First of all, come back to you inbreath and outbreath. That’s very basic, but that’s the fundamental practice in our tradition. If we want to stop, we also have to start to look at what is our priority of happiness. We all can have 1000 things to do, but like what brother Phap Linh mentioned, but if we look back at our life, which is not permanent – we’re of the nature of impermanence – and we start to really come home and ask ourselves these questions: How is my heart today? What are my impacts? Am I able to share something to someone that I truly love to let them know that I am here for them? Like, these are very simple questions, but in meditation, what we do, part of our practice is to reflect that, not on other people, but on ourselves. So if we start to see that oh, there are fundamental questions that I still haven’t looked at. Then it allows us to stop because that becomes important for us and the world that we live in today is so fast-paced, it’s like a huge vacuum that pushes us in one direction. I remember walking in Tokyo and our tradition is like wherever we go, we have one style of walking. That’s our deepest aspiration and that is walking meditation. And we were walking down the streets. We were a group of four monastics. And as we were walking, suddenly, we matched the pace of the people without even knowing that that is happening. And thankful to one of my sister, she stopped all of us and she said, ‘Brothers and sisters, we have become this fast-paced energy without even knowing. We should come back and take refuge in our steps again’. And for me, that experience really stayed with me because, like you said, we all have so many things to do. We have jobs, we have missions, we have projects to accomplish, but we can lose ourself in that. And what the practice allows us to do is to not lose ourself. And that starts by stopping. And this is so so important because even as a monk, we can fall into the realm of striving for something and then we’re not free. So a part of our deepest aspiration as monastics, and I think not just monastic, but for also lay people. I think for you too, Jo, is to become more free each day. And that is enlightenment: to be free from all attachment like we’re not striving to a happiness, but we enjoy the path because the path is happiness. And we have this notion that we have to accomplish to receive happiness, to arrive at success. But then we bypass all of these beautiful moments in the present moment. And I think this is when we start to coming back to the word being numb because we’re being numbed by this concept, these ideas. And I just want to give my two cents on this too, because even living in the community, which I have is one of my greatest honor and being surrounded by such love and such support. But I also have to be responsible for my individual connection, my individual practice, my individual aspiration, because I remember there was also a moment when I was really struggling on my path and I had a lot of questions I do. I like, Is this from me? Like, Do I want to finish my whole life as a monk? And and I was procrastinating on and on each day and the beauty of living in the community as we call this the Sangha I, meaning everyone sees each other and we start to identify and my brother or my sister is suffering and we try to to to find a skillful way to be there for them to support them. But because I was so numb by my own suffering, I didn’t allow their love to come in and I had a moment when I had a breakthrough. I started to recognize that I am the one pushing myself away from my brothers and sisters. And all they’re doing is saying, ‘Brother, I’m here for you. Would you like to have a cup of tea to share?’ And sometimes even our idea of support, we get caught in it because we think, ‘Oh, nobody understands me, my brothers, my sisters, they’re just trying to tell me to be mindful, quote unquote be happy’. But that is my deepest aspiration. But because of this feeling of aloneness and this feeling of like… And that for me is also being numb, like cutting yourself off from everyone. And that moment when I recognize that and I stop. Every time this thought came up of me trying to push myself away from everyone, I came back to my breath. I can connect it to my heart, and I said, ‘I need to allow these brothers and sisters, these friends into my life, let them support me’. And so sometimes I feel like we do have particular conditions. But if we know how to stop and really identify them and change our view, things can change, we have a new opportunity.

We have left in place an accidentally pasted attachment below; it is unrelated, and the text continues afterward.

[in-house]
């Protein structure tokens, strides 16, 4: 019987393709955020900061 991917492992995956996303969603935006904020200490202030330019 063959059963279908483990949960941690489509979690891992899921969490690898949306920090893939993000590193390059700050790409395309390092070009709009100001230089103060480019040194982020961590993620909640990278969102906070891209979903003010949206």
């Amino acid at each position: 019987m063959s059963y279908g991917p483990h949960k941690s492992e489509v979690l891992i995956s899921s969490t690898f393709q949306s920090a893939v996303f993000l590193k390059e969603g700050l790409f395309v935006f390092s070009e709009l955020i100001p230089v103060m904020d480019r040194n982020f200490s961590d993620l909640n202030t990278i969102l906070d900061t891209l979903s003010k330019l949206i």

So that’s really interesting. So I wonder, Brother Phap Linh, I want to ask you a conundrum. Because, Brother Phap Huu, you talked about striving and about the importance of stopping and yet, you know, we have now entered what people are calling ‘the decisive decade’, that we have 10 years or actually nine years now because a decisive decade started a year ago, to turn this ship around. In other words, if we do not reduce our emissions, if we do not change the way we live our lives, if we do not sort of transform our economic system, et cetera, et cetera, then if we don’t do that within 10 years, then game over, then we hit uncontrollable change and irreversible change. So that is quite tough because if you just take on board, we’ve got 10 years and I see so many people who work in the environmental movement, sustainability, et cetera, et cetera, who are burning out because all they think is, ‘Oh my God, it’s so urgent. If we don’t act quickly now, then all is lost’. And you have people burning out, but actually what they’re doing is that they’re living exactly like the old system. Because you think what created the system? It was striving, it was competitive, it was fast-paced. And then you have the people trying to save, quote unquote, this planet, the civilization, but they’re acting in the same way. But what would you say to them, Phap Linh? We got a decade to turn it around. Everything’s slow, everyone’s procrastinating, these individuals feel ‘it’s my job to save the world’, you know? And yet they’re burning out. What’s your advice to them?